A persistent myth in the food policy world, spread most forcefully by First Lady Michelle Obama, is that the nation can conquer obesity through the power of farmers’ markets. This is typically positioned against the supposed evils of a “food industry” fingered by book authors chasing residuals cash for using ingredients like salt, sugar, and fat to “hook” “victims.” A trip to the farmers’ market, however, shows that salt, sugar, and fat are just ingredients that have been used by humans to make the drudgery of eating worthwhile since time immemorial.

We recently visited Mrs. Obama’s local farmers market, which shuts down part of a street by Washington, D.C.’s McPherson Square every Thursday in the summer. The reality—a tasty lunch, complete with the supposedly evil salt, sugar, and fat—doesn’t exactly fit with the rhetoric. Reportedly, the idea for the market right in downtown D.C. was hatched to help federal bureaucrats eat healthier lunches.

And in 2009, when the farmers market opened, President Barack Obama said this:

It gives suddenly D.C. more access to good, fresh food, but it also is this enormous potential revenue maker for local farmers in the area [...] And those kinds of connections can be made all throughout the country and has to be part of how we think about health.”

Well, our visit suggests that that statement is only about two-thirds true. The food looked good and fresh, and the weekly opportunity to sell their wares to K Street lobbyists and federal bureaucrats is probably a nice way for the farmers to fatten their wallets.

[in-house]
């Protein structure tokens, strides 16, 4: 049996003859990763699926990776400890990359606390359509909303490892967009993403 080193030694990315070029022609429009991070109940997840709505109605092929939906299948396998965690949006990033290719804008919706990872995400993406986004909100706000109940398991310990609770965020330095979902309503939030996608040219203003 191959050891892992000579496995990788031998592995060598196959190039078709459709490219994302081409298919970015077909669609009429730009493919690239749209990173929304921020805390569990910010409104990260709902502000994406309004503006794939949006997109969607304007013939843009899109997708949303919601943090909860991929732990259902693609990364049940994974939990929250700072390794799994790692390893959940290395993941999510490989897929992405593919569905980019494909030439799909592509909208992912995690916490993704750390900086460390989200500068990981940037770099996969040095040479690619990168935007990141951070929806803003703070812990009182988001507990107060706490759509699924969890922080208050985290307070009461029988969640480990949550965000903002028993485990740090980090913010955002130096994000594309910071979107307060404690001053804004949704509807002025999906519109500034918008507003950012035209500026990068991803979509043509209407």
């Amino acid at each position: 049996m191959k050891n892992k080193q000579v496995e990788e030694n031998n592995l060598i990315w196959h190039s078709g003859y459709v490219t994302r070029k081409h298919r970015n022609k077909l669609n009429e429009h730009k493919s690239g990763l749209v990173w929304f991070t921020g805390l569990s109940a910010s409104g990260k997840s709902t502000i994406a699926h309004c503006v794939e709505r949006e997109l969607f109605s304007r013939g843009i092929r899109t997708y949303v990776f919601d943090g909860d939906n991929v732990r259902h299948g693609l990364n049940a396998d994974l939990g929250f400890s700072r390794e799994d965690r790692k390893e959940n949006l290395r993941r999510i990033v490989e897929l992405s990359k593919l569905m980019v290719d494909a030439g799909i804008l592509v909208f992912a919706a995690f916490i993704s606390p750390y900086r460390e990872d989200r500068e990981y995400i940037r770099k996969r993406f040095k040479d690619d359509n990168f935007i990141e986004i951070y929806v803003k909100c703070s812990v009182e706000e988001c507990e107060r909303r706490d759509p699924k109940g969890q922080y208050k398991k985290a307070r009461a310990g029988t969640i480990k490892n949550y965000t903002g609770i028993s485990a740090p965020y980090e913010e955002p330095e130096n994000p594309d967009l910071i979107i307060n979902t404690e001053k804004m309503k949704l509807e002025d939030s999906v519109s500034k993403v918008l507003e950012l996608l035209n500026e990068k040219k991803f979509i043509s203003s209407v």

But as for the “how we think about health” claim, the reality is more “how we think about a tasty lunch.” Sure, there were a couple of well-stocked fruit stands (that looked no more fresh or well-stocked than a typical grocery’s produce section), but most of those employees eating lunch were lining up for the tasty items. And despite the protestations that salt, sugar, and fat are exclusively the province of the “industrial food system,” all three were available and plentiful.

Salt? Oh, there was salt. Salt in cheese, sausages, and on popcorn.

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Sugar? FLOTUS’s farmers brought the sugar, in lemonades, cookies, and specialty candies.

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Fat? There were fatty cheeses, fat-laden pizzas, and even deep-fried catfish bites.

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Now, there is nothing wrong with any of these products. Any of these foods can make a good, if somewhat expensive, lunch. But then again, so does a quick-service restaurant meal. Whether the food is “organic”—which scientific authorities find doesn’t mean healthier or more nutritious—or comes in a paper bag, people value taste and convenience, as they always have.